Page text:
Comparing Analgesic Drugs Used in Equine Surgeries
Some surgical veterinary drugs can cause allergic reactions in horses, so researchers are working to find the safest options available.
By: Horse Media Group |
Morphine is a useful analgesic (painkilling drug) for use in horses, but it’s also known to cause allergic reaction via histamine release – a biological reaction triggered by allergens – in dogs and other species. To learn whether morphine has a similar effect in horses, researchers from the Western College of Veterinary Medicine (WCVM) recently completed a study comparing histamine release levels between morphine and butorphanol (another type
of opioid analgesic) during anesthesia. While morphine is known to cause histamine releases in other species, butorphanol does not.
However, the researchers’ results indicated that histamine concentrations were similar between the two drugs, which means there may be other factors contributing to histamine release. As a continuation of a previous study, the WCVM team will measure the histamine concentration in horses about to undergo surgery in three different scenarios: after no medication (the study’s baseline), following routine doses of penicillin, and after doses of guaifenesin – another potential histamine-releasing drug used in anesthesia.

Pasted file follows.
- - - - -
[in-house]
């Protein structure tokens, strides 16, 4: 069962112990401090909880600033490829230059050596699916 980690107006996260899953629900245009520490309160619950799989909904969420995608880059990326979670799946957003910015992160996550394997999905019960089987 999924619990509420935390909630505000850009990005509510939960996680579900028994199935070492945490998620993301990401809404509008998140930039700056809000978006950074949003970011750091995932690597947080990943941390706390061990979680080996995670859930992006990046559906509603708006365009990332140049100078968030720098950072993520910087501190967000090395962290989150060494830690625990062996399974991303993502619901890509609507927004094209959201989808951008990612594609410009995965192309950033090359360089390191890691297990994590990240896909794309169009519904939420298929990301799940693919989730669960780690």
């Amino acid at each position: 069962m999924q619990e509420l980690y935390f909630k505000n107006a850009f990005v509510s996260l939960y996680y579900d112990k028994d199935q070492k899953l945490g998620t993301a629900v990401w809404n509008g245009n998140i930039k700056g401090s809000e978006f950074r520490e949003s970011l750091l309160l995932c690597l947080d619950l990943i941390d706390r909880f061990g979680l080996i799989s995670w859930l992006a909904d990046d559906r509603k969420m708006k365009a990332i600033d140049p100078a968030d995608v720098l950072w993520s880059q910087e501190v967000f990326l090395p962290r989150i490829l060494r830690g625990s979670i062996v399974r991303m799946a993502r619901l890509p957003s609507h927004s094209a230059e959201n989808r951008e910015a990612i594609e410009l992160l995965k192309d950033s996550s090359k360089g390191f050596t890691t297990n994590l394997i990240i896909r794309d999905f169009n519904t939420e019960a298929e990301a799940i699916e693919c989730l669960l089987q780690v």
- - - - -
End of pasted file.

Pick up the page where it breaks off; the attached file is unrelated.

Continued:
Findings from this study will help researchers better understand the results of their previous work. Depending on the results, it may also alert anesthesia teams of other sources of histamine release that could affect equine patients.